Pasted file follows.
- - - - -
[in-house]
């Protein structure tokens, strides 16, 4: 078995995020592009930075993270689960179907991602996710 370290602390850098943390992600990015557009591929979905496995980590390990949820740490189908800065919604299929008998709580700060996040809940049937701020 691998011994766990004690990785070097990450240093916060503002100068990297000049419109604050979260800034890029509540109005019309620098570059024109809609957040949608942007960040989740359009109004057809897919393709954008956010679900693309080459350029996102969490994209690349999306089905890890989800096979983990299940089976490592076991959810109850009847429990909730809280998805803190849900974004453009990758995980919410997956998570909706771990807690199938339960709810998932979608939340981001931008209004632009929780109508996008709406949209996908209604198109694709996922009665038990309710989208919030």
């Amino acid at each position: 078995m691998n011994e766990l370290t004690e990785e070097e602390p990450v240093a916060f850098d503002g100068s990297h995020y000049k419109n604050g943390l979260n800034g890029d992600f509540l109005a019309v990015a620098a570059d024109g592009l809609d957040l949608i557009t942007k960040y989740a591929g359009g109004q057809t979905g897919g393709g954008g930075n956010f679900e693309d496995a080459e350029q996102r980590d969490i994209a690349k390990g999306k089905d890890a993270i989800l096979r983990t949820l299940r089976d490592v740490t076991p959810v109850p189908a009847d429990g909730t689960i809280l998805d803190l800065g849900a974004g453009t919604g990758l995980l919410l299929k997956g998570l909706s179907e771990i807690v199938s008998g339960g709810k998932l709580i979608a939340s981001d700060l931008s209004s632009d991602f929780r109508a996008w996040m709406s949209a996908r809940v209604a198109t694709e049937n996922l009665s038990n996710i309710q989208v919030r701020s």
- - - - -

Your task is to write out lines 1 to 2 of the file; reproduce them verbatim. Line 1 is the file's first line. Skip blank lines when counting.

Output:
[in-house]
């Protein structure tokens, strides 16, 4: 078995995020592009930075993270689960179907991602996710 370290602390850098943390992600990015557009591929979905496995980590390990949820740490189908800065919604299929008998709580700060996040809940049937701020 691998011994766990004690990785070097990450240093916060503002100068990297000049419109604050979260800034890029509540109005019309620098570059024109809609957040949608942007960040989740359009109004057809897919393709954008956010679900693309080459350029996102969490994209690349999306089905890890989800096979983990299940089976490592076991959810109850009847429990909730809280998805803190849900974004453009990758995980919410997956998570909706771990807690199938339960709810998932979608939340981001931008209004632009929780109508996008709406949209996908209604198109694709996922009665038990309710989208919030």